At the beginning of this week, I secured an adjournment debate in the House of Commons focusing on the Government report into a football course that was subcontracted by the College of West Anglia and moved to Worksop Town Academy, writes John Mann, MP for Bassetlaw.
The Government’s report looked at the 16 and 17-year-olds who participated in the scheme as part of a further education qualification and it highlights what a shambles the project was.
This report followed on from the concerns I had raised at senior Government levels about the scheme.
The report confirmed that £168,000 was made available to fund the scheme, yet students were still expected to pay for their lunch, transport and football kit.
There were never any assessments of the financial backgrounds of these students to ensure they could afford this.
One student was also fined due to being unable to attend one session.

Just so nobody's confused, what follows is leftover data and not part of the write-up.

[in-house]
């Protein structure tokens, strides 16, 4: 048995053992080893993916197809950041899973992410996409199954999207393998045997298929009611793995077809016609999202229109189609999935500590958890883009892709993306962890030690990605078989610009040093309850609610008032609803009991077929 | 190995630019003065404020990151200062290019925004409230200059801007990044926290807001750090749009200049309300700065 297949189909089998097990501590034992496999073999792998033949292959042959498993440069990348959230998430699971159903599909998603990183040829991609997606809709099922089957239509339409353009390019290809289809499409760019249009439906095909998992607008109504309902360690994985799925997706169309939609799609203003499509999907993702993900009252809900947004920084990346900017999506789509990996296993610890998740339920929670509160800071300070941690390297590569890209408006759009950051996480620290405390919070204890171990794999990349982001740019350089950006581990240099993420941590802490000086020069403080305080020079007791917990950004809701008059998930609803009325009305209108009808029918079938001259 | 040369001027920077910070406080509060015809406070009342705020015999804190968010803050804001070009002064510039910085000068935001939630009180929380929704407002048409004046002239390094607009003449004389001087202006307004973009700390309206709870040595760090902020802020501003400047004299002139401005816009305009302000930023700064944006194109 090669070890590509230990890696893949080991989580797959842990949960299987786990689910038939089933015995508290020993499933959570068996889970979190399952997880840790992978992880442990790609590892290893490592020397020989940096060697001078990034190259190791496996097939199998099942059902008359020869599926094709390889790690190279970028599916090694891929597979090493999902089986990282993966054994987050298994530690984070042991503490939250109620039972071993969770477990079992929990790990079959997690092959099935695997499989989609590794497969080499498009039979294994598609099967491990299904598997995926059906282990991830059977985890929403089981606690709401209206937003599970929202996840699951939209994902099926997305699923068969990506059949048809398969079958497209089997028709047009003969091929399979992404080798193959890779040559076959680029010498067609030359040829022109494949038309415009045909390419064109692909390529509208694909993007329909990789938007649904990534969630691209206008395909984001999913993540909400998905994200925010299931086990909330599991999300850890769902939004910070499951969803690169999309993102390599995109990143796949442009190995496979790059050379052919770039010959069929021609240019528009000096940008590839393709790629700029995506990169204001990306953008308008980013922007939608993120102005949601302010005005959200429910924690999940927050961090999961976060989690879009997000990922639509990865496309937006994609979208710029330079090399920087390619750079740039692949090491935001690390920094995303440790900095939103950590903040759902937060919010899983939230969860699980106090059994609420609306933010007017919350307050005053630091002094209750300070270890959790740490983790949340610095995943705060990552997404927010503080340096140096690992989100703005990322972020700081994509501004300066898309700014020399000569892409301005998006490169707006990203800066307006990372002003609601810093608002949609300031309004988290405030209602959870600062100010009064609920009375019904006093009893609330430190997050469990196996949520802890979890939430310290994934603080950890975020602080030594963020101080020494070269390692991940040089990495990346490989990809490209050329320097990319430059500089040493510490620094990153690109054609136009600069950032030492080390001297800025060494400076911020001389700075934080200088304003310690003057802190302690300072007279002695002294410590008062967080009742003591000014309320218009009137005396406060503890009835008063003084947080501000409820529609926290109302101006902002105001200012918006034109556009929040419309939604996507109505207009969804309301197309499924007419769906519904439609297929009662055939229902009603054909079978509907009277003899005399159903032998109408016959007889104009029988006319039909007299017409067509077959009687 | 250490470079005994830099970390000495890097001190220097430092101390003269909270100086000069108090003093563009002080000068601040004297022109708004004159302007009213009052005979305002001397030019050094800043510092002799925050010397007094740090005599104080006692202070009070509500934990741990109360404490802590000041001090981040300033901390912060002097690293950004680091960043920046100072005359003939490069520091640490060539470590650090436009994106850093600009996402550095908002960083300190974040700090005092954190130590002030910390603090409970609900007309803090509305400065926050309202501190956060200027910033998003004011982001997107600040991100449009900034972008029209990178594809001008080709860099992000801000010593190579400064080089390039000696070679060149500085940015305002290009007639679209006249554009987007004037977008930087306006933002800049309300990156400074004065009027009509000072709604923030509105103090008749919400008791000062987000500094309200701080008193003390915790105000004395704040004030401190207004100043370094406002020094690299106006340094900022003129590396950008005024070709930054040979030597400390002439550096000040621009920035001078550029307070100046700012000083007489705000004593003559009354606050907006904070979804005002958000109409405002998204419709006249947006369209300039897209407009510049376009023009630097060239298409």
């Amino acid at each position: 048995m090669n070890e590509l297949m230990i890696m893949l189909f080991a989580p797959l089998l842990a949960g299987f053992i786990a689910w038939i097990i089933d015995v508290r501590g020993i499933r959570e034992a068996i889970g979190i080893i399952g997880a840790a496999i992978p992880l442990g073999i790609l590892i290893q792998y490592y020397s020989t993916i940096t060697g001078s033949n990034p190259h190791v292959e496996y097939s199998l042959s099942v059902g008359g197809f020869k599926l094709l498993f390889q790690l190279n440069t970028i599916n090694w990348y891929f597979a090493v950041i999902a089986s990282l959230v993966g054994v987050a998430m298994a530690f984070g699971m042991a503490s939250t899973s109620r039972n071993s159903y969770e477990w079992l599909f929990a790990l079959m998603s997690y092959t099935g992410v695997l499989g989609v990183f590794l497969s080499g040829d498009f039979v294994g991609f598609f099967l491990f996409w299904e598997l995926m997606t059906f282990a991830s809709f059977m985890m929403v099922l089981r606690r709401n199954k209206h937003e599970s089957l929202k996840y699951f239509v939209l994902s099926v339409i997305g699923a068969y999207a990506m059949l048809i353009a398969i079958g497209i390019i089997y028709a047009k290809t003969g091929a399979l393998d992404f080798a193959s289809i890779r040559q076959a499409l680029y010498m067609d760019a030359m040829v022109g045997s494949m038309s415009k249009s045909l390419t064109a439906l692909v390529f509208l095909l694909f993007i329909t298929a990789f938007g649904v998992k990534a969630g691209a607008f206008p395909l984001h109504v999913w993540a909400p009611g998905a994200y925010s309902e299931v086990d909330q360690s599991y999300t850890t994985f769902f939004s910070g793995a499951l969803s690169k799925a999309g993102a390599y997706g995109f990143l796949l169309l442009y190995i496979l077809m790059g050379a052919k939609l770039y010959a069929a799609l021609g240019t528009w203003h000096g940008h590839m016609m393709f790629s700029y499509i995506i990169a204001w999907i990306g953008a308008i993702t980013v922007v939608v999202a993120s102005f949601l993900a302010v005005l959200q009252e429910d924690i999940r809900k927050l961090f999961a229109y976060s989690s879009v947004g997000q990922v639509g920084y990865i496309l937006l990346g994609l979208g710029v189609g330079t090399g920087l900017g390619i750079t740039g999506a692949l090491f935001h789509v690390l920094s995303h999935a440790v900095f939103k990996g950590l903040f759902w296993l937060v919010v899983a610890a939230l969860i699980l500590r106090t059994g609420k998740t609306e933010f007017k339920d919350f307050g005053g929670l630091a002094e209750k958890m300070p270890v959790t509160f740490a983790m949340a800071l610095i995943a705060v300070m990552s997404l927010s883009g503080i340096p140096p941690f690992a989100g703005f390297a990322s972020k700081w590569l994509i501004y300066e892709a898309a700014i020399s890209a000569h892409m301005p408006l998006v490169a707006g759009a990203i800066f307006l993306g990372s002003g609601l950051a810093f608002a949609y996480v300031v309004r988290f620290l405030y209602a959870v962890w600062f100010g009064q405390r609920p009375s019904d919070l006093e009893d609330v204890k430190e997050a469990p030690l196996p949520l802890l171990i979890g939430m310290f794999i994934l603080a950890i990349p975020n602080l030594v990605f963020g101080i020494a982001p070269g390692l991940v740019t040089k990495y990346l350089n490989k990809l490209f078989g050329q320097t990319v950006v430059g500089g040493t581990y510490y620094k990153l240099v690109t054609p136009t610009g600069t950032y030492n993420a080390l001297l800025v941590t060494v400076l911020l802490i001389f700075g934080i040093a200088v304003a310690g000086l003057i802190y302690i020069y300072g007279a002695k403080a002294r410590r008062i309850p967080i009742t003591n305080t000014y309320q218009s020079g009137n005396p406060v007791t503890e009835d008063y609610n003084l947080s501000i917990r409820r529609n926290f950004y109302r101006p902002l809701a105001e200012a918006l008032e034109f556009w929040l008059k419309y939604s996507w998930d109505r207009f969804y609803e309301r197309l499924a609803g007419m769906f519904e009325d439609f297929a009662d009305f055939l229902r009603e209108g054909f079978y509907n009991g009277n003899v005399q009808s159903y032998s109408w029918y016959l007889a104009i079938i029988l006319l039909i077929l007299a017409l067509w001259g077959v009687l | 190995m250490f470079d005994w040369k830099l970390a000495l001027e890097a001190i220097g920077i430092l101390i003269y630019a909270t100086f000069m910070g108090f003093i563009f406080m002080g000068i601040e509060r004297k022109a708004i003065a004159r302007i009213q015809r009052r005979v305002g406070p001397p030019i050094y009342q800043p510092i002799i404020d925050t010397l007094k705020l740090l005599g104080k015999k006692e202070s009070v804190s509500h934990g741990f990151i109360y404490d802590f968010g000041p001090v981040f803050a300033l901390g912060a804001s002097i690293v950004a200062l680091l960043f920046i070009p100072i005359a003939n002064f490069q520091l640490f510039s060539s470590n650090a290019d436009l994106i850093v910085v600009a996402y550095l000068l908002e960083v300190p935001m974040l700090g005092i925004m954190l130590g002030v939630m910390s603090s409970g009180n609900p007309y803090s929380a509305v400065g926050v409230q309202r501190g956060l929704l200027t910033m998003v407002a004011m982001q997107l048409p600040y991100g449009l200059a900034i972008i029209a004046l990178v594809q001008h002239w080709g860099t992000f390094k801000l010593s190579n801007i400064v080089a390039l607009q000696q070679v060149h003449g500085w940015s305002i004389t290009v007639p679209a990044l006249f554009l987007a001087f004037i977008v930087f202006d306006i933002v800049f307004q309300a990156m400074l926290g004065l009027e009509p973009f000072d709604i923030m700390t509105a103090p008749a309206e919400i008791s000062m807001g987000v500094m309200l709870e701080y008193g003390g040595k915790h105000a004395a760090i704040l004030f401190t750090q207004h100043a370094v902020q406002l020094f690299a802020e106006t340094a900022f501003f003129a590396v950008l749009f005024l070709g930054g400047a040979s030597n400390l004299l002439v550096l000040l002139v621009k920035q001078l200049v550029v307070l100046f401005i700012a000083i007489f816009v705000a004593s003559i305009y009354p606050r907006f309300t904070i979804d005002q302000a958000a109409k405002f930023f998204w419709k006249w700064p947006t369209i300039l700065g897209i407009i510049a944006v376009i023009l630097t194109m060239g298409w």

In the adjournment debate, I outlined all of this and called on the College of West Anglia to repay the students what they are owed. I have been pushing on this for more than a year.
I hope that now the students will be reimbursed for the money they had to pay out with no qualifications at the end, and that in future, on-site learning schemes are properly regulated.
On Monday, the All-Party Parliamentary Group Against Anti-Semitism, which I am chairman of, hosted a conference on women and anti-Jewish racism.
This was to highlight the concern that Jewish women, in particular, are facing both
sexist and racist abuse.
The group wanted to shine a light on this and ensure that no-one is put off from participating and fully engaging in public life.
There were events in the Speaker’s House in Parliament, at 10 Downing Street and at Lancaster House.
At each event, more than 100 women from across different back-grounds and parts of Government, Parliament and civil society came to discuss this particular problem and look for solutions.